There are multiple weapon types available with a good mix of speed, reach and damage allowing players to experiment and choose their ideal combat style. Armor plays into this as well, incentivizing you to swap to a more effective weapon depending on the circumstances. It’s unfortunate that polearms, crossbows and firearms didn’t fully make it into the game, as some minor tweaking would have made them complement the current loadout quite well. But even so, the system conveys the clunkiness and lethality of hand to hand combat exceptionally well, and it’s fun to boot.
The crime system on the other is simply flawed. If a murder victim witnesses you murdering them, the collective AI hivemind will be alerted, leading to an inevitable arrest during your next town visit, and stealing items will promptly cause guards to search you, rendering the whole stealth aspect rather irrelevant. Predictable NPC behavior can be beneficial, but in this case it just kills the immersion.
The game’s difficulty ranges from extremely hard to extremely easy, in that order. Henry starts out as a useless waste of space and ultimately becomes a walking god by the end of the story. The main reason behind this is the perk system, which I’ll go into now.
Character progression is divided up into different stats and skills, each with its own set of perks, which can be improved by simply using them as you play. These perks are incredibly strong, especially when used in combination with another one, which is inevtiable because you get enough points to unlock most perks for each skill, meaning that the focus lies on when to get a perk, rather than what kind. Another issue here is that weapon damage, which is already implausibly high, scales further with certain skill levels, rendering combat laughably easy later on.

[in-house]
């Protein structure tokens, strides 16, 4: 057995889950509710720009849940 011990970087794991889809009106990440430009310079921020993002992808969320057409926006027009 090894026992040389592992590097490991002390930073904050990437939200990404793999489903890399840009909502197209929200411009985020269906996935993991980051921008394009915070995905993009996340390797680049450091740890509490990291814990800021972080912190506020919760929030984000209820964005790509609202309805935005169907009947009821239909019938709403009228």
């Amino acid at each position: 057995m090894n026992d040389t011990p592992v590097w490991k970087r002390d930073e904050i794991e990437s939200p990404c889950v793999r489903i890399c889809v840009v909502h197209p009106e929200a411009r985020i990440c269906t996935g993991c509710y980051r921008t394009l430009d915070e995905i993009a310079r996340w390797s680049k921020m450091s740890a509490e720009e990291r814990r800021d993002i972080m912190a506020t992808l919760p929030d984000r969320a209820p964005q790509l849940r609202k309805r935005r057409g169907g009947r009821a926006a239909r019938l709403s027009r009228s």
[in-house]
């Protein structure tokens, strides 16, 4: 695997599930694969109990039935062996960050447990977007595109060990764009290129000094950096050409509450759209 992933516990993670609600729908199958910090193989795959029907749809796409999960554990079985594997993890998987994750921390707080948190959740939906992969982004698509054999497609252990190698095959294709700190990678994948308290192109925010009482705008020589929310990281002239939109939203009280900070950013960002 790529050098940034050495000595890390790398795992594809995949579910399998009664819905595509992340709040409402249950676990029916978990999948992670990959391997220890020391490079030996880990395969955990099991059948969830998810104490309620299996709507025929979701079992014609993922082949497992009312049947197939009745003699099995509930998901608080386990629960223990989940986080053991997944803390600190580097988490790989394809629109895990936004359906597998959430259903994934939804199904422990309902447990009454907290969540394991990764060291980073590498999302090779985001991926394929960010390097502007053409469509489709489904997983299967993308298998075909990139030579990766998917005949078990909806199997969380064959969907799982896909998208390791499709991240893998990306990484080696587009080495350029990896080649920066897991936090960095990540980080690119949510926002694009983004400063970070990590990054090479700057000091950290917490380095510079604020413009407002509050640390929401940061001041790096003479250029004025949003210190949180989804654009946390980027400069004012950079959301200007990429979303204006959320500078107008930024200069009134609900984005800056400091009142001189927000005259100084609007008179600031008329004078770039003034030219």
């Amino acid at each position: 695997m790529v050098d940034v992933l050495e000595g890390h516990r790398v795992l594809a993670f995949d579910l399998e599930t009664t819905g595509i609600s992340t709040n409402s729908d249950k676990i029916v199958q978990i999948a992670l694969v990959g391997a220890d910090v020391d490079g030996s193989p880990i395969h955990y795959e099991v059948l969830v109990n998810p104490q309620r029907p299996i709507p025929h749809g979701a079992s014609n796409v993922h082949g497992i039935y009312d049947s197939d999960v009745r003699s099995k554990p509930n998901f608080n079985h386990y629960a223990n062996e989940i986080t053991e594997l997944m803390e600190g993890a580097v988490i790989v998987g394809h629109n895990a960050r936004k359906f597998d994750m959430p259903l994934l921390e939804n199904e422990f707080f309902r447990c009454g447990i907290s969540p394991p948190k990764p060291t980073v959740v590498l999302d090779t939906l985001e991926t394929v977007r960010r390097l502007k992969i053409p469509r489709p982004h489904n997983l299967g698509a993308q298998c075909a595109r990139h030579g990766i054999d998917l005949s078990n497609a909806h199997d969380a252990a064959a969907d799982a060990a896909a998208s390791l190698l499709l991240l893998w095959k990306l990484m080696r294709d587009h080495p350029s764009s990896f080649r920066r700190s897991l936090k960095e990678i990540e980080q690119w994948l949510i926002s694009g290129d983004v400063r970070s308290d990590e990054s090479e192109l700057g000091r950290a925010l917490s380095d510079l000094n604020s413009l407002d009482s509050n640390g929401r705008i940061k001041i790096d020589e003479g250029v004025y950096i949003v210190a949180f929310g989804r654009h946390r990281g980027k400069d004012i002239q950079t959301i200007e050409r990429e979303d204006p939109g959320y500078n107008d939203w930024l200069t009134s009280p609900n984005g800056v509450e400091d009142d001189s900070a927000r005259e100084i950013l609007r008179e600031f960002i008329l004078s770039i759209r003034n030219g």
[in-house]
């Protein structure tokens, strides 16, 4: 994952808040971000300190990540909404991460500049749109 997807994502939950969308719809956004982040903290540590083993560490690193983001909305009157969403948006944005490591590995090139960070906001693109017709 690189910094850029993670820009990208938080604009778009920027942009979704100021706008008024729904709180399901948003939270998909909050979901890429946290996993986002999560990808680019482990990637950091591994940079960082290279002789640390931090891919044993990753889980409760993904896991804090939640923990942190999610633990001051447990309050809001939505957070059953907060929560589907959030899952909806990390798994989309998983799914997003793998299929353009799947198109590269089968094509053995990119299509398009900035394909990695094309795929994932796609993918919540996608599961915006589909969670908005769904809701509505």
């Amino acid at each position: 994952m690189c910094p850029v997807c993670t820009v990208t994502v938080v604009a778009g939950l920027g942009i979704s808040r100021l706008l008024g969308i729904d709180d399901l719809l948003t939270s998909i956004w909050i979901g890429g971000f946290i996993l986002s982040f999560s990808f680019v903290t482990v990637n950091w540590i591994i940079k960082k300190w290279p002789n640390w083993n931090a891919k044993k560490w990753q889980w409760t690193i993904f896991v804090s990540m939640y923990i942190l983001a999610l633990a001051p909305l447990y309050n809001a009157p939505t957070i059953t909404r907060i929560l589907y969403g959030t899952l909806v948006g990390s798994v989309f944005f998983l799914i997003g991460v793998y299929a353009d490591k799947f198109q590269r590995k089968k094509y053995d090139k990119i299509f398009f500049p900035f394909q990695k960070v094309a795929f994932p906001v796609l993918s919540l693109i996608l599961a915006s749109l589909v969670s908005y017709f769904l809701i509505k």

Henry also sports a whopping 14 equipment slots, allowing you to turn him into the medieval equivalent of a tank. Which is great! We finally have a game where armor does its name justice. The problem is that money and armor drops are far too abundant granting you stat boosts which vastly outscale the game’s difficulty curve.
The game’s survival and maintenance elements are mostly busywork and never pose a threat to the character’s wellbeing, but they do add flavor to the daily routine, while random encounters add life to the otherwise sparsely populated map.
One gripe I have with the game loop is the archaic save system. With the exception of some very inconsistent autosaves, you have to drink a “Saviour Schnapps” – a pricy ingame consumable – to save your progress. I can understand the desire to limit save-scumming, but that should be choice of the player, not the developer. Coupled with the game’s myriad of technical issues makes it hard to justify its existence, and to not include at least a Save on Exit feature at launch was a major oversight. Speaking of which…
The launch of this game was painful. Nearly every part of the journey contained fatal bugs – crashes when opening a menu, a button not registering in combat and the main questline getting stuck at multiple points to name a few. This unsurprisingly detracts from the immersion, and one has to question the development priorities which led to the botched launch. I get it – deadlines exist, day 1 patches are a blessing and players eventually forget. But this game was clearly rushed out the door, squandering any potential for greatness it undoubtedly had.